Today, we look at how puppy dog eyes are a touch of evolutionary genius, how new road signs will help save hedgehogs, Wisley in Spring and success for Boaty McBoatface.
Yes, your dog really is making those puppy dog eyes just for you…
Those doe-eyes your dog makes at you when he or she wants something aren’t just a natural feature that you find charming and irresistible: dogs have evolved that way specifically to boost their relationship with humans, according to new research.
As they were domesticated, dogs have evolved special facial muscles which can make their eyes seem larger and — to a human — sadder. Scientists have long known that dogs only make ‘puppy dog eyes’ when a human is watching them; this new study by Portsmouth University explains how they have managed to do so.
‘A small facial muscle allows dog eyes to mimic an “infant-like” expression which prompts a “nurturing response”,’ the BBC report explains, detailing how the ‘expressive eyebrows’ create ‘the illusion of human-like communication.’
‘The evidence is compelling that dogs developed a muscle to raise the inner eyebrow after they were domesticated from wolves,’ says Dr Juliane Kaminski, co-author of the report.
The beauty of Spring
If you’ve not been to one of Britains’ great gardens yet this year, now is the time…
Boaty McBoatface makes major discovery on its maiden voyage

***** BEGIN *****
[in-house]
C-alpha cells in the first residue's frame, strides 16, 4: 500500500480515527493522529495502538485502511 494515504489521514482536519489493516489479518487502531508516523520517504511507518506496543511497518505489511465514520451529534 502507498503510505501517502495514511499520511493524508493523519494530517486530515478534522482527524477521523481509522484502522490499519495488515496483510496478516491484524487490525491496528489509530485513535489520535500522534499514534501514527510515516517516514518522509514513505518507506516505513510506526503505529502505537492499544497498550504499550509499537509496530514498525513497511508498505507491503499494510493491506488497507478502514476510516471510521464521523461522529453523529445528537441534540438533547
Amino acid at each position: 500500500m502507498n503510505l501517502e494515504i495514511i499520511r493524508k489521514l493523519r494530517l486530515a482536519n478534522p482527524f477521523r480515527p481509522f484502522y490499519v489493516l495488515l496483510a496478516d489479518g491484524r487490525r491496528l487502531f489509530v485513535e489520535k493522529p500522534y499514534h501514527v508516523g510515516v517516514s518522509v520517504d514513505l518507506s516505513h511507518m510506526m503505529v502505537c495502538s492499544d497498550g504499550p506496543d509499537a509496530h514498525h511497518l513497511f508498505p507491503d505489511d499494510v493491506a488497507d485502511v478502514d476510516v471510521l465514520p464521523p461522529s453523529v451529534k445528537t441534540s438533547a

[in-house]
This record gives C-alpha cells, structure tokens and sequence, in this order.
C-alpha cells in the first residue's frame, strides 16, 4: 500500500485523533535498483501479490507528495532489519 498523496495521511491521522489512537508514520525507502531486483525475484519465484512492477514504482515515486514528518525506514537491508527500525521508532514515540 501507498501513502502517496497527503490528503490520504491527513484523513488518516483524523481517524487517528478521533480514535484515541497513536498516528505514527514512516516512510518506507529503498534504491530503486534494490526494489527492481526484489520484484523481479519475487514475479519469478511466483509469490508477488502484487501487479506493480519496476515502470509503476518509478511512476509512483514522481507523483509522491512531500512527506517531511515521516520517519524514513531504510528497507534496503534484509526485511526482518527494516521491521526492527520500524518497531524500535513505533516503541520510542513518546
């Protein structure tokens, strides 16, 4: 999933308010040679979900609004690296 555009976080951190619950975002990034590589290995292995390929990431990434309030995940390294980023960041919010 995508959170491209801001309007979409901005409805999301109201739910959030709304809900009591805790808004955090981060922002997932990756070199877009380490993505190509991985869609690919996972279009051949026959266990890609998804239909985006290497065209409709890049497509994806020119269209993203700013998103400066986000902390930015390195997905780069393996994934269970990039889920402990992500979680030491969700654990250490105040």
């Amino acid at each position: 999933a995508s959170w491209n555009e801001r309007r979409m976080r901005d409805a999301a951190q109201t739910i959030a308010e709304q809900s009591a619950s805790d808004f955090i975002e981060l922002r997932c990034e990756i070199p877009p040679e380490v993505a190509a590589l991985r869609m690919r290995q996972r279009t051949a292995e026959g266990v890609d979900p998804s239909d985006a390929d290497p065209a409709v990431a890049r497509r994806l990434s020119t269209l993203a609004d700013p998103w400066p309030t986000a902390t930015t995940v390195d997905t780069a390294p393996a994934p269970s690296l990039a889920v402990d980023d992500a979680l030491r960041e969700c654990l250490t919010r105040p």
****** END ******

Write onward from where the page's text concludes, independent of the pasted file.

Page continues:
The farce surrounding the public vote to name the scientific research ship now known as RSS Sir David Attenborough should have told us all we needed to know about the dangers of referendums. But when the organisers threw out the results of that particular ballot (a useful precedent, some might say) they did at least soften the blow by christening one of the ship’s submersibles ‘Boaty McBoatface’.
And the unmanned submarine has now proven itself worthy of its high profile, having made a significant discovery about climate change and sea levels on its maiden voyage, according to a Telegraph report.
On this day in 1429: Joan of Arc turns the tide of the Hundred Years’ War
A teenage girl named Joan of Arc led the French army to defeat the main English force at the Battle of Patay on this day in 1429. The battle turned the tide of the Hundred Years’ War, and the rest really is history.
Saving hedgehogs from death on the roads
New road signs are to be introduced at hedgehog death blackspots across Britain in an attempt to help save the charmingly spiky little creatures from death.
Britain’s hedgehog population has dropped alarmingly in the past half a century — from 30 million to 1 million. Many naturalists believe that the huge increase in the number of badgers — one of the hedgehogs main predators — is behind the fall, but our increasingly-busy roads don’t help.
It’s not just hedgehogs: signs will go up warning drivers about other small animals as well. And with over a thousand accidents a year caused by wildlife, the signs will hopefully save drivers too — a point underlined by Transport Secretary Chris Grayling as he unveiled the new signs. ‘The new small mammal warning sign should help to reduce the number of people killed and injured, as well as helping our precious small wild mammal population to flourish,’ said Mr Grayling.